Except through writing. Jesus, let us find a way to write. Although it feels like being trapped in an MRI machine. (Maybe, I haven’t been in one.) Simile: It feels like flame. Like possessing and being possessed.
Vintage confession: I was born in July of 1962; my mother was almost thirty-one. I have this general timeline in common with Sina Queyras, who was born in 1963 to a mother who was thirty-two. [In high school I wore my mom’s little cashmere sweaters and her pearl strings as an expression of my evolving inner artiste: spin and re-spin.] Spooky for Queyras (and for me), Plath died at thirty, in February of 1963, when her mother Aurelia was fifty-six — and she (incredibly) stayed alive until March of 1994. Sylvia’s daughter Frieda, not even three when Sylvia committed suicide, is now fifty-seven, approximately the age of Queyras (and me). Sylvia’s son Nicholas hung himself at the age of forty-six.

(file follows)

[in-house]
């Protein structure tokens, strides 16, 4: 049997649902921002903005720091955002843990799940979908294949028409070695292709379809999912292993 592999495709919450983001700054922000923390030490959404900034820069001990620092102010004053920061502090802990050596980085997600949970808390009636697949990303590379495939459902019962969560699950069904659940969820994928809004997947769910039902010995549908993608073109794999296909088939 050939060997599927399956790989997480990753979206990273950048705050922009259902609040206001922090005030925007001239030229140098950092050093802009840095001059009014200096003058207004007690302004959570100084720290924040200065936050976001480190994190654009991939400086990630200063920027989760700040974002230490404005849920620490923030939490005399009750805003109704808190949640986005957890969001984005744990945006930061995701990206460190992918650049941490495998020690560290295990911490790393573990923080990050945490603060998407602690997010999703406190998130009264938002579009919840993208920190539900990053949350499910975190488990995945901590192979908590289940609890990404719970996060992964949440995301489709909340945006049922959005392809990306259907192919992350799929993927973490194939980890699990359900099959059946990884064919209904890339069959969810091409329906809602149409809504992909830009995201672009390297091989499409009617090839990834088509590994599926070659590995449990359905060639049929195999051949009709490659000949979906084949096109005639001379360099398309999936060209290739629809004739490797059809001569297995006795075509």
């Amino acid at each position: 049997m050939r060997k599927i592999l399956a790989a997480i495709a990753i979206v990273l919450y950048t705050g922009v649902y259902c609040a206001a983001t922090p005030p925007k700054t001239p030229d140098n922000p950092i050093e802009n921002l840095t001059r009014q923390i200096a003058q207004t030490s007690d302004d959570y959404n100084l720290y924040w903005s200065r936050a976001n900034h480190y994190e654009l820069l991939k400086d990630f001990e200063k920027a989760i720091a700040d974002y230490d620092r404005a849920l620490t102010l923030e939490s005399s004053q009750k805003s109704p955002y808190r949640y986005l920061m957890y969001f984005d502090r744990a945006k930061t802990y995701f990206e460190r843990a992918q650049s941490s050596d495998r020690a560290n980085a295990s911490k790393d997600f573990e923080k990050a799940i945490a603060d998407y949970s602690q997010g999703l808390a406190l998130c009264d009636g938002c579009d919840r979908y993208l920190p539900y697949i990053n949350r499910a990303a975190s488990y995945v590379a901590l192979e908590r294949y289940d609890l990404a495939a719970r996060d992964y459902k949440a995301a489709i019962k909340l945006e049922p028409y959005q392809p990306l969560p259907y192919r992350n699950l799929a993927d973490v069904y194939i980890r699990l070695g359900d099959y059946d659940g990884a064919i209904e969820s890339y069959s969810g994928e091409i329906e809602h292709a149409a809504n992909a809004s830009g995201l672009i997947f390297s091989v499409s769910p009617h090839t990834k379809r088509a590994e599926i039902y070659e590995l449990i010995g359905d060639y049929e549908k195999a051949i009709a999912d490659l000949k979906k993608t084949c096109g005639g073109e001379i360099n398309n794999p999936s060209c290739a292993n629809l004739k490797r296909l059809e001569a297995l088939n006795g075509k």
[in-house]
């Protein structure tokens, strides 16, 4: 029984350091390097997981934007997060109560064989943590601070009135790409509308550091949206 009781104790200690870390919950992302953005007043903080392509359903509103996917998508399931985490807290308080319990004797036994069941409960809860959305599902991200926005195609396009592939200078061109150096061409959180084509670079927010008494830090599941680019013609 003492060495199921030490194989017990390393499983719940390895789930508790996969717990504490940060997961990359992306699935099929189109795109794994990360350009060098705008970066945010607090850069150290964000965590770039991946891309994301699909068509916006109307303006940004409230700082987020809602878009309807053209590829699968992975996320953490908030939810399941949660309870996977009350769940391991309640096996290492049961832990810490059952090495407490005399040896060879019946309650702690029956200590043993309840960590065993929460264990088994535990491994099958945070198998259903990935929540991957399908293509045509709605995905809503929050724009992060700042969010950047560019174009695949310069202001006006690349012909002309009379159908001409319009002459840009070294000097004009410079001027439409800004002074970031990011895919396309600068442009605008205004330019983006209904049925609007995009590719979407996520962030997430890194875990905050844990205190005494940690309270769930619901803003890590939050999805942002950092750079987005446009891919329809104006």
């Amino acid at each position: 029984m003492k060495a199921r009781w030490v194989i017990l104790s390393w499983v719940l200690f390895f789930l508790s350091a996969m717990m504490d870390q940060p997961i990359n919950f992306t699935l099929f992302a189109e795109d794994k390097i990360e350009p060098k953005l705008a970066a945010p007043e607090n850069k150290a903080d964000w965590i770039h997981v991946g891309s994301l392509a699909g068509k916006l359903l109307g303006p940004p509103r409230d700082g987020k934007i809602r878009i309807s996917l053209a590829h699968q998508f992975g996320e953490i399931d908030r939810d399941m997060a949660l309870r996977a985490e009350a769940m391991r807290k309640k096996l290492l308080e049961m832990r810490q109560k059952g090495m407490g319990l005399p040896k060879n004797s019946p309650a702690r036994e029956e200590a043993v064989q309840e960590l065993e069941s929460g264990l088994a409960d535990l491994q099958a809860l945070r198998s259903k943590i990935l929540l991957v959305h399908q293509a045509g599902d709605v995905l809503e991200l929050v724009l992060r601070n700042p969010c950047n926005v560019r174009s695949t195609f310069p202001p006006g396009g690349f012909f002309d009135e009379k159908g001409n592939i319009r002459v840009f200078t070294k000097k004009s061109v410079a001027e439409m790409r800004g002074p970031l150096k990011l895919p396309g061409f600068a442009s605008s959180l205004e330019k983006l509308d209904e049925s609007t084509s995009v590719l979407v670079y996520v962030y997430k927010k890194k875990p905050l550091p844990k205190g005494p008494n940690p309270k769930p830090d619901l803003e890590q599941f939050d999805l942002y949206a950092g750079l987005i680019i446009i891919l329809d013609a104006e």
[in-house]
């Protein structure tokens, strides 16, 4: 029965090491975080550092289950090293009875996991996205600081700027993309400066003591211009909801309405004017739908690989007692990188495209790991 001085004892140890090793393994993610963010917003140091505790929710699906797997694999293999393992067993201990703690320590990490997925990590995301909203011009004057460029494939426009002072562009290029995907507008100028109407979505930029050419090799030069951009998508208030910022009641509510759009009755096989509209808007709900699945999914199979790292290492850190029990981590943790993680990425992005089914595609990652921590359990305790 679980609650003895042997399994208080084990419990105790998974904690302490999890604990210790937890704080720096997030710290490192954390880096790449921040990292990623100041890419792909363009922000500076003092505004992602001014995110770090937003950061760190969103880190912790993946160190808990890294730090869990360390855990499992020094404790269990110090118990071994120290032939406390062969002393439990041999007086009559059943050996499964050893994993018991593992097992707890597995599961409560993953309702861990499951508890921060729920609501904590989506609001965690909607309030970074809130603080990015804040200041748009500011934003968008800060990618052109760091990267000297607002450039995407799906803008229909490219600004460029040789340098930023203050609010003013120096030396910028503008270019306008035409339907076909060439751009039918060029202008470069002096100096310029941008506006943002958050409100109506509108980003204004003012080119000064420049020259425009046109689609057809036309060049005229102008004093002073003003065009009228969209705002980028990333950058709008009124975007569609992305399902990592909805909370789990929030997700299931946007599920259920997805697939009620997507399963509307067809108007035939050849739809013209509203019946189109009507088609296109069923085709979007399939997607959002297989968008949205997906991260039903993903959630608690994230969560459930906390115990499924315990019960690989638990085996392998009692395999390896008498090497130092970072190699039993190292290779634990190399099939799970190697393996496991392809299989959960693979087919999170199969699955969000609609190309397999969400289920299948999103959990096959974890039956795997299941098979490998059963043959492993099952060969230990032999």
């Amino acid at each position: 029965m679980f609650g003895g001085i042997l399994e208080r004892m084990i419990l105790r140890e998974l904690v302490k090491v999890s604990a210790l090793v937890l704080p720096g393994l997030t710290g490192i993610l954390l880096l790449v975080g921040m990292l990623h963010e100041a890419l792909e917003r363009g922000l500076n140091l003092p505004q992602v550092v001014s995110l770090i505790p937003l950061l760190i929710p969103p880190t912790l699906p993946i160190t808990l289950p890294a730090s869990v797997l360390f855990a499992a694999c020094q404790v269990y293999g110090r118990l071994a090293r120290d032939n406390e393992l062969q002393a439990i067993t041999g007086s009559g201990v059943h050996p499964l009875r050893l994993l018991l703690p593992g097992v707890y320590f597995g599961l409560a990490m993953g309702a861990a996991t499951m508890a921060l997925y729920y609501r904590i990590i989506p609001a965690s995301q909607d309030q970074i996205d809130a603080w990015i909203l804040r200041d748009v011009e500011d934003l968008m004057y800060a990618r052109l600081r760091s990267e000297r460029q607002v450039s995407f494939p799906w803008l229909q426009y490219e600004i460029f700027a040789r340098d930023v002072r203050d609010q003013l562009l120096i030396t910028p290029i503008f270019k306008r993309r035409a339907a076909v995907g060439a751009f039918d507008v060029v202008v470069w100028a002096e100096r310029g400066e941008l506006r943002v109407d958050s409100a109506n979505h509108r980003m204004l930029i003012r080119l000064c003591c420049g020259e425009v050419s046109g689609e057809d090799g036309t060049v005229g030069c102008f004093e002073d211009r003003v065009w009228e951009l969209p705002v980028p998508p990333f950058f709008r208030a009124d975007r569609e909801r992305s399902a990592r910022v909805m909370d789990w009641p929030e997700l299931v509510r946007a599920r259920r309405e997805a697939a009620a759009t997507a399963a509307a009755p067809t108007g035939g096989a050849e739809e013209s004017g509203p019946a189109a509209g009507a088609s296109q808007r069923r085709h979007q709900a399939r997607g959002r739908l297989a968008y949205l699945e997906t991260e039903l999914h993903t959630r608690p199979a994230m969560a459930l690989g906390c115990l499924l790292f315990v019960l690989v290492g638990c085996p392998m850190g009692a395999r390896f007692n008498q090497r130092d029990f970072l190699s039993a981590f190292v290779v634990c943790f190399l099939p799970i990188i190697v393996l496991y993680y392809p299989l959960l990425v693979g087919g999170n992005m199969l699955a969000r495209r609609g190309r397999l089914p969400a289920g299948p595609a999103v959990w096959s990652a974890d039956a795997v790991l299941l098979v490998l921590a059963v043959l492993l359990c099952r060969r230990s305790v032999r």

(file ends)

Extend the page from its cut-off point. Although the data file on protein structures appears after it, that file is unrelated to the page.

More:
Why all the dates? In My Ariel, Queyras closely reads Plath’s writing and directly addresses Plath’s biography, interleaving her soliloquy with an equally driven inquiry into her relationship with her own mother and more recently her experience as a nonbiological mother of boy/girl twins (where the social construction of gendering is an ongoing watch), taking possession of the many symmetries and resonances, mapping the divergences, writing with candor. She sustains a poetic absorption into a temporality of thick thought that spans decades, especially back to (unchilded) Virginia Woolf, and which shimmers forward to the text’s present with a daughter’s complex grief, disappointment, frustration, rage, and sense-seeking.